LOVE: We made $12 at the box office. I don't care what you say. "Soul Plane" was a hit on the street. We bootlegged it and everything.

LEMON: I know this panel has gone to pot. The entire studio is cracking up. You guys are such good sports. It's always great to see you. David, Fran, Jawn, and Loni, my boo. Loni, keep it up with the bacon, I'm with you.

LOVE: All right, baby.

LEMON: I'm with you.

MURRAY: Bye, Don.

LEMON: I got some in my family, I love them.

CHAMBERS: Bye, Don.

LEMON: All right, I'll see you all later. Calling all tech fans, Facebook has an announcement. No, it didn't come out with a phone like people thought, but it did come out with a way to make using the social media site on your phone a bit easier. We're going to explain next.

(COMMERCIAL BREAK)

LEMON: It's Facebook's biggest quest and its biggest challenge yet. Today, it unveiled a big new move in the mobile market, and it's not quite a Facebook phone, but it sure looks like a lot of fun.

Our Silicon Valley correspondent, Dan Simon, just got out of the Facebook event in California. Dan, tell us about it.

DAN SIMON, CNN SILICON VALLEY CORRESPONDENT: Well, Don, you know, first of all, let me explain it this way, if you're somebody who loves Facebook, if you're obsessed with it, somebody at grocery store in the checkout line looking at photos, this will appeal to you.

But let me give you a couple disclosures at the top. Number one, broadcast cameras were not allowed in for this event, but there was a live stream provided by Facebook. That's what you're going to be seeing. The second disclosure is if you're an iPhone user, this does not apply to you. This is only for Android devices.

So, let's look at it this way, if you're somebody who's on your phone a lot, you might go to a bunch of apps. The way it works now with your mobile phone experience, it's all built around apps. Well, Facebook is saying apps come first and people come second.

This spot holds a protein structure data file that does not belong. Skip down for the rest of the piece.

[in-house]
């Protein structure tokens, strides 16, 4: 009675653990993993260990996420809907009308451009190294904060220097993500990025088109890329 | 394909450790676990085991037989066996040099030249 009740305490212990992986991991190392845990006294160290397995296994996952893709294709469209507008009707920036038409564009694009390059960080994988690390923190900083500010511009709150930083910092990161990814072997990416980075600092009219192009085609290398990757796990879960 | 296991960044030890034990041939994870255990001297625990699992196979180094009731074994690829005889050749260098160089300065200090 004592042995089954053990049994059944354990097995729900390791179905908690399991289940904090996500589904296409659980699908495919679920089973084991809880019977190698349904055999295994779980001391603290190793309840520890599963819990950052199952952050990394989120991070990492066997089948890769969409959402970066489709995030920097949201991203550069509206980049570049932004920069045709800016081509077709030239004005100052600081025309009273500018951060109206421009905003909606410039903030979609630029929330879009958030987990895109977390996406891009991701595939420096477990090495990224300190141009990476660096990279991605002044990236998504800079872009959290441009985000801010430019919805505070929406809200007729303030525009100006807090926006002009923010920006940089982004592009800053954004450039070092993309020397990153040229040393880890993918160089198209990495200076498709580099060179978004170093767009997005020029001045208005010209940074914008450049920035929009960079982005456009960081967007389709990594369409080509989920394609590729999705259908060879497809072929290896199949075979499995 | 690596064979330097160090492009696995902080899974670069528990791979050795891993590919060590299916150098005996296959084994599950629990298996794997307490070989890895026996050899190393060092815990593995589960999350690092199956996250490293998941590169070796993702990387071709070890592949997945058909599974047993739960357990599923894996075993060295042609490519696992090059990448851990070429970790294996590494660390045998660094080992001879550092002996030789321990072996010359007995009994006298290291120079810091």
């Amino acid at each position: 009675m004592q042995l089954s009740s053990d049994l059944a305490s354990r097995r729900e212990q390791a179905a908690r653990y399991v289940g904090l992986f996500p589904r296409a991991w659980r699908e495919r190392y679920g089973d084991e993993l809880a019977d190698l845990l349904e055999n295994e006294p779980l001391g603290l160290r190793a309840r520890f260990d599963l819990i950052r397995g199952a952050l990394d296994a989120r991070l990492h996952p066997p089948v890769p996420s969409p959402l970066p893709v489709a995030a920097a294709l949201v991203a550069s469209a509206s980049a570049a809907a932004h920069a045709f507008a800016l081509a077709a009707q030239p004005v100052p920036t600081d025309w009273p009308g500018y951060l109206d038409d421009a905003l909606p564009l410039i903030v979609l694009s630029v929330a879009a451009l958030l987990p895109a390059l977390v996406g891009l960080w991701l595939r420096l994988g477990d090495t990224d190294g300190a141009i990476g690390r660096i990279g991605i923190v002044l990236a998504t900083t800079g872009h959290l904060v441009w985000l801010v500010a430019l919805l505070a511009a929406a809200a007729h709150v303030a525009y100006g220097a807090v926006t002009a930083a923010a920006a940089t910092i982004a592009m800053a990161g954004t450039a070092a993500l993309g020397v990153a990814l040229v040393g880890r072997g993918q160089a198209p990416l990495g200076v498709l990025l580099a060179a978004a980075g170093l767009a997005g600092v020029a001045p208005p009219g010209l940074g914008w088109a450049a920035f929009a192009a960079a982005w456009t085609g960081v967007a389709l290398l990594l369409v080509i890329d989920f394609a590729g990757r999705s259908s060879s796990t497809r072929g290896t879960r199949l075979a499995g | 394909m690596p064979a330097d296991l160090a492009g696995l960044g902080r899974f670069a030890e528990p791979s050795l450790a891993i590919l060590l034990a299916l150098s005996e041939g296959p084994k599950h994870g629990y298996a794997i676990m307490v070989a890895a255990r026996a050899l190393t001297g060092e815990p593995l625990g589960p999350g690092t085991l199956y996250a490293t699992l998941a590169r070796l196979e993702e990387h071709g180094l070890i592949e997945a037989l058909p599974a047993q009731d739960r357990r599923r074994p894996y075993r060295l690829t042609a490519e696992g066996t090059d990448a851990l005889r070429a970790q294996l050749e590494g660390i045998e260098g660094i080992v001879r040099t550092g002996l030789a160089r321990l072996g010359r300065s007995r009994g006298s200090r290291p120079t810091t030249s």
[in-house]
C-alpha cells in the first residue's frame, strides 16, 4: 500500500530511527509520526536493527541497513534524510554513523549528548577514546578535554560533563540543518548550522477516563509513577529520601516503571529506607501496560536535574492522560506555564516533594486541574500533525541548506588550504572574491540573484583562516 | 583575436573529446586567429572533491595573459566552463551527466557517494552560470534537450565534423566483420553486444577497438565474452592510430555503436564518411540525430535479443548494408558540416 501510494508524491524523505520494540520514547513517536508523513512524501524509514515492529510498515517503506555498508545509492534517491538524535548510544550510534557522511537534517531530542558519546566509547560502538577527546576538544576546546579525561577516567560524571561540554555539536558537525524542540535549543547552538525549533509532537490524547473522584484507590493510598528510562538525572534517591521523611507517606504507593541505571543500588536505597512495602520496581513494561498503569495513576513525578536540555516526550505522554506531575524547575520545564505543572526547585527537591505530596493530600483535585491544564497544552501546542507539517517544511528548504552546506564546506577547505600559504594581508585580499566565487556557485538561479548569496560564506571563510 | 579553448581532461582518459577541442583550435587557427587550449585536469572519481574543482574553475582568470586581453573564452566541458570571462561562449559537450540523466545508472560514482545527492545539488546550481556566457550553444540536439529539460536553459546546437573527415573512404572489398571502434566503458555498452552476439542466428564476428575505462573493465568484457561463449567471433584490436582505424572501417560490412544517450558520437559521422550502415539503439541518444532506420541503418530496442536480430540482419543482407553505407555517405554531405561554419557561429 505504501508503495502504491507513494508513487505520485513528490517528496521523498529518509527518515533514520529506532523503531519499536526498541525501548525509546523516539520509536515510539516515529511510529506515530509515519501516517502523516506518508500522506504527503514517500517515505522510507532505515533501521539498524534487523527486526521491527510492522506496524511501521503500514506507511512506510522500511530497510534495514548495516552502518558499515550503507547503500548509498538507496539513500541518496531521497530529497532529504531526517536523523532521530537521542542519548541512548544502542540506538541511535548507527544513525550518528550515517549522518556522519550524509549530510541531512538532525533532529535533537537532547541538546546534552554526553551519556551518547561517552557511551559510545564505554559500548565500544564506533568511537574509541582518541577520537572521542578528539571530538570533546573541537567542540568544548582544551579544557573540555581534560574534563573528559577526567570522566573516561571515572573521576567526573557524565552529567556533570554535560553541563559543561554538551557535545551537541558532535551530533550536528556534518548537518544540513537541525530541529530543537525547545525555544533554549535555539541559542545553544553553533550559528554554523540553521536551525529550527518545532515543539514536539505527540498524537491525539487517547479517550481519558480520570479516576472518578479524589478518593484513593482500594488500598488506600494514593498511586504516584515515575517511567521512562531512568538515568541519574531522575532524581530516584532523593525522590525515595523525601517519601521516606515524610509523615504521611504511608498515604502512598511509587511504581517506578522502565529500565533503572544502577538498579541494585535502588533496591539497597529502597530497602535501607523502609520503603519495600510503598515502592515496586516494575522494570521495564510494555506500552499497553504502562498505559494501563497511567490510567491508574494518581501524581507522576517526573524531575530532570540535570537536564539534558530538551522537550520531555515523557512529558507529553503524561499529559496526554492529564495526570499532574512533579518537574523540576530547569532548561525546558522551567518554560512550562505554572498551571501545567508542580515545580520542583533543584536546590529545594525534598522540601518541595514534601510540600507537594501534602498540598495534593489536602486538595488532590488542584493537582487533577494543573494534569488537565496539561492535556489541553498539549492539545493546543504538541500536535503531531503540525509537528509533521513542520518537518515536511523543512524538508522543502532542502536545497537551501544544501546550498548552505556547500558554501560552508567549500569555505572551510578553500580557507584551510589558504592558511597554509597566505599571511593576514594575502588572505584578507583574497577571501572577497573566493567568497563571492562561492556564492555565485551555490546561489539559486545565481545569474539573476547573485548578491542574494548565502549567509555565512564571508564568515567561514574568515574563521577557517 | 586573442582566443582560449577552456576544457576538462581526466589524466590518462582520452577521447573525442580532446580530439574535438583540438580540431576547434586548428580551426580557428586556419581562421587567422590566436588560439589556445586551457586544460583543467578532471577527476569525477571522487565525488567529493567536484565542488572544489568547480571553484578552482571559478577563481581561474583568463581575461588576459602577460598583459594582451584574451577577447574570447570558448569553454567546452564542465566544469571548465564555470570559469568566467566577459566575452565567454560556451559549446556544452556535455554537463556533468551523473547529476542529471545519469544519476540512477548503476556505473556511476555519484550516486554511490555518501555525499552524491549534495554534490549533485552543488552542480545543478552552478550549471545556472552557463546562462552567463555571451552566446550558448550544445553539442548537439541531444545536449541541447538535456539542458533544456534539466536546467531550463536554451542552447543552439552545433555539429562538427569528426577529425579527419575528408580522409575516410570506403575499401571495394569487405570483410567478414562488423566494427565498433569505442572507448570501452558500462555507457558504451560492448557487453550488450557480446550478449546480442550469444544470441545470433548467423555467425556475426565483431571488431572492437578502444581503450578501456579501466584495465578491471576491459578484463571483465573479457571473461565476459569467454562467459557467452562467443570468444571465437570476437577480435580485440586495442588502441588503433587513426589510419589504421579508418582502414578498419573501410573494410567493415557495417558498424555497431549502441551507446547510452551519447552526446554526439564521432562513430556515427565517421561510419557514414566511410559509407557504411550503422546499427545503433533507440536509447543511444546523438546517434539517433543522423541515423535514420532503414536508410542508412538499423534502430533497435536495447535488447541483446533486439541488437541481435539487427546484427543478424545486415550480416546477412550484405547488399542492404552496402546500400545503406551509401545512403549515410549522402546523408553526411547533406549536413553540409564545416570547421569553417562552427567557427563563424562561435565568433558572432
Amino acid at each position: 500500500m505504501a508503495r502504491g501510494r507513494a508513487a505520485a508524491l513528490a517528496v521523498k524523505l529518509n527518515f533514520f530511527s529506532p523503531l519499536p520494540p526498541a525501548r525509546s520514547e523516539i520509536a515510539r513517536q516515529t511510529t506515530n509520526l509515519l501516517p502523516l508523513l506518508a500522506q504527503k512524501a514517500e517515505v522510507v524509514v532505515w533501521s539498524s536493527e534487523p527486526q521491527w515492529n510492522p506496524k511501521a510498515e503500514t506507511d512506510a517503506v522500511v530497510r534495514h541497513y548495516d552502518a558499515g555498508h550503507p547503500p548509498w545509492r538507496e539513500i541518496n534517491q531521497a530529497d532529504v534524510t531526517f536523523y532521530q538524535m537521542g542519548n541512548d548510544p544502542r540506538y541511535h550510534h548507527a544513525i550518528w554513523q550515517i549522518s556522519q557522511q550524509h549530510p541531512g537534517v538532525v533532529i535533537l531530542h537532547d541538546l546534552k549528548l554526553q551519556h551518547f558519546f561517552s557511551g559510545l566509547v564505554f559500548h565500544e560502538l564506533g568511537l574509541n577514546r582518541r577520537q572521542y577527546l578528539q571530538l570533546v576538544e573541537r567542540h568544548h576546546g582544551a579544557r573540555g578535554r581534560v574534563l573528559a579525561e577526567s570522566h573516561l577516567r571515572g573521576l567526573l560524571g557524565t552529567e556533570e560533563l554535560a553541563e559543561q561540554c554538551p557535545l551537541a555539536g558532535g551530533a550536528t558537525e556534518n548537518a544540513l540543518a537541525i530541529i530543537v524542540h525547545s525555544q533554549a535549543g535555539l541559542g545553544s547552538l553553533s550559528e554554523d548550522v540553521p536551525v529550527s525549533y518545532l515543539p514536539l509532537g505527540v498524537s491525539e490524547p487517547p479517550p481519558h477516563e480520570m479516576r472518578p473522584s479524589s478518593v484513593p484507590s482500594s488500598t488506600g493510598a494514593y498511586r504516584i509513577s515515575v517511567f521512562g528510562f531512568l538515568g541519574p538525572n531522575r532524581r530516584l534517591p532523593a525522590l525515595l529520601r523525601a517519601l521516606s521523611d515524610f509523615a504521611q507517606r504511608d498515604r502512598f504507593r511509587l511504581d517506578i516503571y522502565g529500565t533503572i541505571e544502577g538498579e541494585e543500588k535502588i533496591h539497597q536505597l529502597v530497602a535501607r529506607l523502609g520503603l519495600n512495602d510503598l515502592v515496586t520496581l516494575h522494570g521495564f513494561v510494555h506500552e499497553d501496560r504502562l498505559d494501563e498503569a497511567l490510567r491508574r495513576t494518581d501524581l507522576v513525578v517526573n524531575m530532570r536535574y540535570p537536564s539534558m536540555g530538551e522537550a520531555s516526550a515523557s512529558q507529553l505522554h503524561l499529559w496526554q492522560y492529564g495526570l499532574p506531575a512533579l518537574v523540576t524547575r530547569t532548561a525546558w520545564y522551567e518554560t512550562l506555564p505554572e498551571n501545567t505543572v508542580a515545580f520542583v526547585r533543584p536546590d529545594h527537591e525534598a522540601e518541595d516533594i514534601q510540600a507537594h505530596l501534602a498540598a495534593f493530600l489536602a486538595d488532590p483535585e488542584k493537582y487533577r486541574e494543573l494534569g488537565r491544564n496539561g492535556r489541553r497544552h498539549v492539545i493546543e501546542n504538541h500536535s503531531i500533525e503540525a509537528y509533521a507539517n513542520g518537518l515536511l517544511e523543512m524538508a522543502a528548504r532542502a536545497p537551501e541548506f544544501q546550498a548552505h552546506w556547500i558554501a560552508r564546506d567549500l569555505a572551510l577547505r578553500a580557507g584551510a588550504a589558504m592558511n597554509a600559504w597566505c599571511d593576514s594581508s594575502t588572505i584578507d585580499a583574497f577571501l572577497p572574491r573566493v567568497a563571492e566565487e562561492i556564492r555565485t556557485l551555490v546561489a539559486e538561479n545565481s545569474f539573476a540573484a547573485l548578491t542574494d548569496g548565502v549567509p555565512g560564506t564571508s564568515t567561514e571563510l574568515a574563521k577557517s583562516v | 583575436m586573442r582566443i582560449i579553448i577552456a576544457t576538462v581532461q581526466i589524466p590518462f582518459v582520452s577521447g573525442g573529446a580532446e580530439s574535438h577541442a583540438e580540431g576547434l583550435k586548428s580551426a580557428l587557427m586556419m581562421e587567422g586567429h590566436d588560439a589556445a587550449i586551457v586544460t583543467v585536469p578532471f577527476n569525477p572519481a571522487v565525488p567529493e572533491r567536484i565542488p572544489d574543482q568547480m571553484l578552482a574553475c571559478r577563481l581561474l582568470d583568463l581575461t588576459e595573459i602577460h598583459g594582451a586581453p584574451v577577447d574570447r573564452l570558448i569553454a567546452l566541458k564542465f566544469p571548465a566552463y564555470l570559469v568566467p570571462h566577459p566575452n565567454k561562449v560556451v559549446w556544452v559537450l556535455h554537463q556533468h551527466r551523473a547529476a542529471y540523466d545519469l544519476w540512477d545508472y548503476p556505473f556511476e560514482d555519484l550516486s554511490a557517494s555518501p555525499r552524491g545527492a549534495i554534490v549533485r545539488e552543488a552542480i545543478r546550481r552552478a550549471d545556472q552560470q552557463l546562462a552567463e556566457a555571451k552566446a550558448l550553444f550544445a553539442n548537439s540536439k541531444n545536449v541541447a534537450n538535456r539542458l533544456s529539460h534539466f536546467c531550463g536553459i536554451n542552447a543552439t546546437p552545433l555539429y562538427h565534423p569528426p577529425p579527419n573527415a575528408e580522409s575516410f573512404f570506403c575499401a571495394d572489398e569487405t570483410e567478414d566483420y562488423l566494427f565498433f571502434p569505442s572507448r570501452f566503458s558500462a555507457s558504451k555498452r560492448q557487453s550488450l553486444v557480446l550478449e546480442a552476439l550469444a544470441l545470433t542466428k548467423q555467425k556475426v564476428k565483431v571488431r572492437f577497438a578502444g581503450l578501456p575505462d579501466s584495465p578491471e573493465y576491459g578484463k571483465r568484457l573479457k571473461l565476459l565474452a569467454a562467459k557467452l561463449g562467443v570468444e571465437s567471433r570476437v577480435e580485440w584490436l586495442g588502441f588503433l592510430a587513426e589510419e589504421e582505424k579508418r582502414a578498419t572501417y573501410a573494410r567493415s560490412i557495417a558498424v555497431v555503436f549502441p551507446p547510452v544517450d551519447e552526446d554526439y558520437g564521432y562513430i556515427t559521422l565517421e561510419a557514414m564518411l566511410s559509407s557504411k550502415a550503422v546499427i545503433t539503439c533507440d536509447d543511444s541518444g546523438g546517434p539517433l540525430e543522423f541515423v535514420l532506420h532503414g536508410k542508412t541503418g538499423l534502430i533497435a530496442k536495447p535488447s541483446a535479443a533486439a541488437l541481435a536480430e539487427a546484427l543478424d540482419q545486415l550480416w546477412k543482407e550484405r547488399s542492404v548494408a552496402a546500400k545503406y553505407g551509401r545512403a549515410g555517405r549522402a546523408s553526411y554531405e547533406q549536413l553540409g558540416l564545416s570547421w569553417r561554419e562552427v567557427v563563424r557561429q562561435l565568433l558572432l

Well, they want to reverse the paradigm. They want people to come first and apps come second. So, what they are doing is taking the entire Facebook experience and putting it right on the home screen of your phone. They are calling this "Facebook Home." This is what Zuckerberg had to say about it. (BEGIN VIDEO CLIP)

MARK ZUCKERBERG, CEO, FACEBOOK: Now, we're going to show you "home." Since home is the lock screen, in addition to the home screen, you don't need to do any swipes or gestures in order to be able to see this content and since it's all right there as soon as you look at your phone, because you've already loaded all this content in the background while your phone was sleeping.

So, you can flip through stories if you want, and if you find something that you like, you can double tap to like it right there. You can comment right there from the home screen. And one of the things that you're going to notice is that all the interactions are just really smooth and natural.

(END VIDEO CLIP)

SIMON: So, Don, the elephant in the room here is Facebook wants to make more money off of mobile advertising. Right now, about a quarter of their revenue comes from mobile. They want to get that up. One way to do that is by putting Facebook there on the home screen.